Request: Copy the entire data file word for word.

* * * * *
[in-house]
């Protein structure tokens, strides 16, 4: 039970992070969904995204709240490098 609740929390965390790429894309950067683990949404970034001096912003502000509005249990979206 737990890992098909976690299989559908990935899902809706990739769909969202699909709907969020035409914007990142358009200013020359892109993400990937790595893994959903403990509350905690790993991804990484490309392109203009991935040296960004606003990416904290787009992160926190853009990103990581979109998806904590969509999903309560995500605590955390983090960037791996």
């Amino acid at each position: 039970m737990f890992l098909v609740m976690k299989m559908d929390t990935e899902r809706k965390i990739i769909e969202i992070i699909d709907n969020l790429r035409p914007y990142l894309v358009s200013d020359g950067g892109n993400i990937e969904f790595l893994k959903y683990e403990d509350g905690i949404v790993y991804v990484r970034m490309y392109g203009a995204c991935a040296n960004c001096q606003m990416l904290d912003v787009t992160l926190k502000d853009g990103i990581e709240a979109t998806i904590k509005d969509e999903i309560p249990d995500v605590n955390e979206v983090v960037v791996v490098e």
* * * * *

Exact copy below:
[in-house]
């Protein structure tokens, strides 16, 4: 039970992070969904995204709240490098 609740929390965390790429894309950067683990949404970034001096912003502000509005249990979206 737990890992098909976690299989559908990935899902809706990739769909969202699909709907969020035409914007990142358009200013020359892109993400990937790595893994959903403990509350905690790993991804990484490309392109203009991935040296960004606003990416904290787009992160926190853009990103990581979109998806904590969509999903309560995500605590955390983090960037791996």
């Amino acid at each position: 039970m737990f890992l098909v609740m976690k299989m559908d929390t990935e899902r809706k965390i990739i769909e969202i992070i699909d709907n969020l790429r035409p914007y990142l894309v358009s200013d020359g950067g892109n993400i990937e969904f790595l893994k959903y683990e403990d509350g905690i949404v790993y991804v990484r970034m490309y392109g203009a995204c991935a040296n960004c001096q606003m990416l904290d912003v787009t992160l926190k502000d853009g990103i990581e709240a979109t998806i904590k509005d969509e999903i309560p249990d995500v605590n955390e979206v983090v960037v791996v490098e």